Better for sites where a view-all version is not available, or where your view-all page is too large to load quickly or navigate.

Cons:

You might have less control over how your paginated content will be indexed or displayed: Google describe this method as a ‘strong hint, not a mandate’. The page you consider to be most relevant might not be treated as such, or the paginated content might not even be treated as a series.

What about ranking signals?

Ranking signals will be consolidated for the series, rather than one specific page, which should give a ranking advantage.

Watch out for:

Incorrect URLs in pagination tags: they should match the URLs you use in your internal links.

For example, if the URLs to take the user from one paginated page to another are written example.com/page1, /page2, /page3 etc, then the URLs in your pagination tags should be the same.

Incorrect URLs in pagination tags are can be detected by the Deepcrawl ‘Unlinked Paginated Pages’ report – see below for more information.

Inconsistent/reciprocal pagination:

Broken chains of pagination URLs:

Option 3: No markup or canonicals

Pros:

And finally, an option for the laziest busiest of SEOs. Google will still try to group paginated pages without any markup, and if you have a view-all option available (still using no rel next/prev markup) then your paginated content might still be indexed in favour of your view-all version.

Cons:

You have no control over how Google will index and display your content. Use this option at your peril…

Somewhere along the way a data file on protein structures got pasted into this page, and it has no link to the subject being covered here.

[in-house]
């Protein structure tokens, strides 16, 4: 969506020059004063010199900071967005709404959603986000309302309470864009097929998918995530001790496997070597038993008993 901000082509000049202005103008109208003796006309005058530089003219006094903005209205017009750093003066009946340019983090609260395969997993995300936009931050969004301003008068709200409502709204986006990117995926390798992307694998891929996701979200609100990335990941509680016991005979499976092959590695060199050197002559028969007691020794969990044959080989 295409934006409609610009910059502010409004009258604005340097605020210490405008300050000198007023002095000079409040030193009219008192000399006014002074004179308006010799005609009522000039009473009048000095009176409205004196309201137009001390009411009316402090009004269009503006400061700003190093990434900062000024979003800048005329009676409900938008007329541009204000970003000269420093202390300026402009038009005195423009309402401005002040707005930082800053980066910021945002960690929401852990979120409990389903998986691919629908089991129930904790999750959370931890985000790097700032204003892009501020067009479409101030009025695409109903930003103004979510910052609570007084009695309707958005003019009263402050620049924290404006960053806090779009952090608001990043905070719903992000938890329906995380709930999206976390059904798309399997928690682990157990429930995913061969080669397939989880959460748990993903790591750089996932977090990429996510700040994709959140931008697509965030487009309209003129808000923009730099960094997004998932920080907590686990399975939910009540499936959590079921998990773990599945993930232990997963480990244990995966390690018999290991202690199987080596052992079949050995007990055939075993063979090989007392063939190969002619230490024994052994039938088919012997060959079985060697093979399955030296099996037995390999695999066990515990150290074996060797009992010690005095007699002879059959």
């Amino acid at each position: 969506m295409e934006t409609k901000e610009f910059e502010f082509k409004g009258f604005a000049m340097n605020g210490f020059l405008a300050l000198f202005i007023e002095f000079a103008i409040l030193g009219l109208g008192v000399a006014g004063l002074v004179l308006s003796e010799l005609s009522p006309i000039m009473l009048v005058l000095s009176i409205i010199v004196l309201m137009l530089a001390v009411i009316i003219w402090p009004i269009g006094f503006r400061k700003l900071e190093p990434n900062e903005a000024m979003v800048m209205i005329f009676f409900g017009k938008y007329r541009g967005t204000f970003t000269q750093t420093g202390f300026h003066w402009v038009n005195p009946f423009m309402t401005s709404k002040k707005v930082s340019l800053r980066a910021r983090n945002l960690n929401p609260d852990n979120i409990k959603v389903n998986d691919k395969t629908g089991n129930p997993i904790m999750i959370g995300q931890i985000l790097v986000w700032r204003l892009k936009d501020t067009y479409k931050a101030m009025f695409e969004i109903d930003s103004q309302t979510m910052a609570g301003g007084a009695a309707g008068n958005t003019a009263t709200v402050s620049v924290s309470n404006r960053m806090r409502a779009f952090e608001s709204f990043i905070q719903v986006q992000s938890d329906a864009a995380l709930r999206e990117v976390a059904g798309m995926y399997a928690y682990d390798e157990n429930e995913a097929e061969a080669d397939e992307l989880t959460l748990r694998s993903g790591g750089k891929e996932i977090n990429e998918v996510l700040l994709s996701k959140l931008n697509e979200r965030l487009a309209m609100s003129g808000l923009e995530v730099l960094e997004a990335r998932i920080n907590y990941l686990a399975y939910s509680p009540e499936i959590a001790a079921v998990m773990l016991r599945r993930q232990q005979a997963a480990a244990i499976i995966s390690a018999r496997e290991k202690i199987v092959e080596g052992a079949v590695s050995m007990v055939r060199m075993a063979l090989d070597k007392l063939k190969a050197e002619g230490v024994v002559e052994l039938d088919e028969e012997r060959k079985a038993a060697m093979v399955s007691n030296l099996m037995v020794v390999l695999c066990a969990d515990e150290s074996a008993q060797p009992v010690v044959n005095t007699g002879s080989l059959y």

What about infinite scrolling?

Sometimes an infinite scroll is used as an alternative to pagination – this is fine for SEO, provided an equivalent paginated page URL exists as well. Search engines can then use this backup paginated URL instead when they crawl the site.

The best solution is to use javascript to ensure that, as the user scrolls, the URL in the address bar will adapt according to the paginated page URL. The page returned will include normal links to the paginated pages, which allows the site to be crawled by search engines or used as normal.

This method makes sense for crawlers and for your users who have javascript disabled.

Testing pagination markup with DeepCrawl

DeepCrawl now detects rel next/prev tags as it crawls pages, and we’ve added three new reports to help you keep track of your rel next/prev setup. You can also monitor canonicalized pages and unlinked canonicalized pages in our canonical tag reports.

1. Paginated Pages report

A page with a rel=prev tag is not the first page in the set of results. We call all these pages ‘Paginated’ and now report them separately to Unique Pages.

This means that the unique page count is a more accurate reflection of the valuable pages on your site.

2. First Pages report

Any page with a rel=next but no rel=prev should be the first page in a set of paginated pages. We call these ‘First Pages’. They are treated as Unique Pages but are also included in a new report under Content > Pagination so you can see them.

3. Unlinked Paginated Pages report

Any new URLs found in rel next/prev tags will be crawled even if they are not linked from any other page. If they are not linked anywhere on the site then this could be an error so we include them in a new report called Unlinked Paginated Pages.

If you don’t yet have a DeepCrawl account, you can request a live demo here on a site you’re working on, or log in now to get started.